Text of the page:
A new study reveals important molecular information that could help scientists develop more effective treatment and prevention strategies for a difficult-to-treat form of melanoma skin cancer.
In this new report, The Ohio State University Comprehensive Cancer Center—Arthur G. James Cancer Hospital and Richard J. Solove Research Institute (OSUCCC—James) researchers identify and describe key features of a gene mutation responsible for 15 to 20% of all melanomas.
Using a preclinical laboratory model, the team establishes that the frequency at which a specific NRAS gene mutation occurs in human melanoma is directly related to the ability of that gene mutation to initiate spontaneous melanoma formation.
“This means that properties of the mutant itself—rather than the ease at which that specific gene mutation occurs—is the cause of cancer formation,” said corresponding author Christin Burd who serves an associate professor of molecular genetics in The Ohio State University College of Arts and Sciences, Department of Molecular Genetics and a member of the OSUCCC—James Molecular Carcinogenesis and Chemoprevention Program.
“NRAS-mutant cancers are challenging to treat because effective therapies beyond immunotherapy don’t exist yet,” said Burd. “Each cancer type seems to prefer a specific ‘flavor’ of mutant NRAS, and it has not been clear why this is.”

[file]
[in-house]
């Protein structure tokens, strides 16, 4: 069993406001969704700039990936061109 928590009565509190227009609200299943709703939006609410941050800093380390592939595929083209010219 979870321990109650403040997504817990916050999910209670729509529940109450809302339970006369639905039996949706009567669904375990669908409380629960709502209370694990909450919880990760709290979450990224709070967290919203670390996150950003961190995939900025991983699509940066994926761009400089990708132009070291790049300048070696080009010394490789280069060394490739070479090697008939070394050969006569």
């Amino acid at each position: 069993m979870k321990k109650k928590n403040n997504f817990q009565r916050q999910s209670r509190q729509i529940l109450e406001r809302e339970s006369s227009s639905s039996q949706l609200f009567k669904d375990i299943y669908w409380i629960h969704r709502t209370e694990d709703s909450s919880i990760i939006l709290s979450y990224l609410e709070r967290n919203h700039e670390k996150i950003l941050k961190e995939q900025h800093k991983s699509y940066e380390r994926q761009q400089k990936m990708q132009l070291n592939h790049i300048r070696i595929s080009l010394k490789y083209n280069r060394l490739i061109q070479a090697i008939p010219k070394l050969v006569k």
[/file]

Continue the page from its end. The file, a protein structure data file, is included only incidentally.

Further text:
The OSUCCC—James wanted to know what made the melanoma-promoting NRAS mutants different than those that promote other cancer types. Scientists say this knowledge could help investigators pinpoint the early events required for melanoma formation and develop treatments that prevent the disease.
Burd and colleagues report their findings in the June 7, 2022, issue of Nature Communications.
Study design and methods
To conduct this study, OSUCCC-James researchers developed genetically engineered models that would allow them to activate one of nine different NRAS-mutant variations in melanocytes, the pigment cells that form melanoma.
“Amazingly, when we activated these gene mutations only those found in the human disease caused melanoma to develop,” said Burd. “Some mutants never led to melanoma, yet we know that they cause leukemia. This finding shows that selection of NRAS mutations is specific to each tumor type and occurs during cancer initiation, rather than in response to a specific mutagenic event like sun exposure.”
Collaborating with Sharon Campbell, a structural biologist at the University of North Carolina (UNC) Chapel Hill, and Debbie Morrison at the National Institutes of Health, Burd’s team identified that slight variances in the outward facing structure of NRAS mutants capable of initiating melanoma that made these proteins better able to interact with the signaling pathways that drive melanoma growth.
“Now we will work to target this unique structural feature of the melanoma-inducing NRAS mutants to prevent and/or treat the disease,” said Burd. “Our work also demonstrates and confirms what was—until now—only speculation: that minor differences between the RAS mutants determine which ‘flavors’ can cause a particular cancer. Such a concept could be used to find vulnerabilities in other RAS-driven tumor types.”
To facilitate similar discoveries, the team generated eight new and publicly available genetically engineered mouse models that will serve as an essential toolkit for the entire RAS community. Burd says these models can be used to activate and study the role of NRAS is other relevant cancer types such as colon cancer, leukemia, myeloma, and thyroid cancer. They can also be used to investigate new drugs for these diseases.
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